Language policy in Tibetan areas has also been heavily politicized. The International Campaign for Tibet (ICT) cited Qinghai Party Secretary Qiang Wei as stating that strengthening “bilingual education” is “an important political duty.”

As news of the Tibetan protests spread throughout China, Uyghur students and teachers expressed solidarity with Tibetan demonstrators. A teacher interviewed by Radio Free Asia about the Tibetan protests said:

“Every Uyghur teacher and student is supporting Tibet right now, because we have the same problems here,” she said. “We should be using our own language, and our students need to be learning about our culture so that we can stay Uyghurs,” she said.

The teacher stated that government officials never asked the local Uyghur community what they thought about the “bilingual education” policy, and that enforcing the use of Mandarin Chinese in Uyghur schoolshas had a detrimental effect on the education system in East Turkestan, causing teachers to lose their jobs and students to lose interest in their classes.

“The local government is doing everything wrong. The government should not be enforcing a bilingual policy, especially on the young Uyghur children in kindergarten.”

The parents of Uyghur children were previously given a choice regarding whether to send their children to Uyghur-language or Chinese-language schools. Students who graduated from the former are often referred to as minkaomin, or ethnic-study-ethnic, while students graduating from the latter are known as minkaohan, or ethnic-study-Chinese. Minkaohan students have described feeling alienated from both Uyghur and Chinese cultures, and from minkaomin. Today, students are increasingly becoming alienated from their own parents, who often cannot help their children with their homework, or even fully communicate with them.

Save the Children noted in its report that one of the most effective ways of teaching children their mother tongue and a second language is by first building a foundation in children’s mother tongue, and then teaching them the second language. However, the organization stated, educational trends in East Turkestan are making this increasingly difficult for ethnic minority children. A Mandarin-only education policy is increasingly being implemented in kindergartens and even pre-schoolsthroughout East Turkestan.

Back in TongxinMiddleSchool, where students are given 220 yuan per month for living expenses and have access to a library boasting 50,000 books, there is an obvious equation of development with Chinese language and culture, and of backwardness with one’s native language. The Chinese language is promoted as a civilizing influence that will bring prosperity to the students, while it is implied that Uyghur, Kyrgyz and Kazakh have no value in the modernizing world.

Based on conversations with the school’s principal, reporter Qi states that the schoolacts as a civilizing force for the students, as many of them come from rural families who, prior to attending the school, did not often brush their teeth, and may even never have seen a glass door.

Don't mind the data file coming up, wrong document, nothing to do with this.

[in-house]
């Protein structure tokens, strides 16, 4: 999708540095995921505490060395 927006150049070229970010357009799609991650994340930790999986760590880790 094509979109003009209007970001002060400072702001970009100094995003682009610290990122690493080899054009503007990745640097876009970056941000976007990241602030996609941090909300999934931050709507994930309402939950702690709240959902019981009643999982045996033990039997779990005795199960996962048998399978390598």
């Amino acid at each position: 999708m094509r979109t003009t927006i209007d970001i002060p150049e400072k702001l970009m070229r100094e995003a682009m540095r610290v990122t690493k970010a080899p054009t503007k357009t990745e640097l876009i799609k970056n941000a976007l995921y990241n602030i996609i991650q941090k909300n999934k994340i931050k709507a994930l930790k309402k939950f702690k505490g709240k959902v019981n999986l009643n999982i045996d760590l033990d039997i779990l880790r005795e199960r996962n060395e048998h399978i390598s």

“Therefore, the teachers at TongxinMiddleSchoolhave to regularly arrange for the students to take showers, and teach them how to use a toilet,” states Qi.

Qi dismisses existing domestic guarantees regarding the right of minorities to be educated in their mother tongue, stating “these policies led many Uyghur students to fail to master the Chinese language, affecting their employment prospects and their interactions with other ethnic groups.” Qi further argues that the policies are inconsistent with Western norms of “equal opportunity” for all ethnicities, in that they provide an unfair advantage for ethnic minorities. Qi highlights several government policies toward ethnic minorities, such as the policy allowing ethnic minorities to have more than one child, as examples of what he views as “unequal” treatment of minority groups vs. Han Chinese.

Qi makes much of the need for Uyghurs and other ethnic minority students to learn Chinese in order to be able to enter the workforce, but non-Han graduates have in recent years given accounts of immense challenges in finding employment even after having mastered the Chinese language.

In September, according to ICT, hundreds of Tibetan university graduates protested a lack of available jobs. ICT documented discrimination in the government sector in favor of ethnic Chinese graduates in recent years, and government incentives provided to ethnic Chinese graduates to work in “western or remote areas” of the PRC, which marginalizes Tibetan, Uyghur and other graduates.

UHRP has documented similar discrimination in the government and private sectors in East Turkestan. Hiring notices posted on the Internet for civil service and university jobs in East Turkestan have revealed blatant discrimination against Uyghurs and other non-Han ethnic groups, as well as against women of any ethnicity.

Uyghurs interviewed by UHRP have spoken of encountering discrimination upon entering the workforce, in spite of their academic background and fluency in the Chinese language.

A UHRP report noted the experience of one Uyghur teacher who took his Mandarin-speaking Uyghur students to a job fair: “At job fairs in schoolsI would go with my students to look for jobs but the signs will say ‘we don’t want minority people’. I felt ashamed, humiliated. My students, they study hard, but they still have no opportunities, no jobs. So I felt like I was teaching a lie.”

[1] According to the 2000 census, nearly 64% of the prefecture’s population is comprised of Uyghurs, 28% is comprised of Kyrgyz, with the rest comprised of Han, Tajiks, Hui, and other ethnic groups.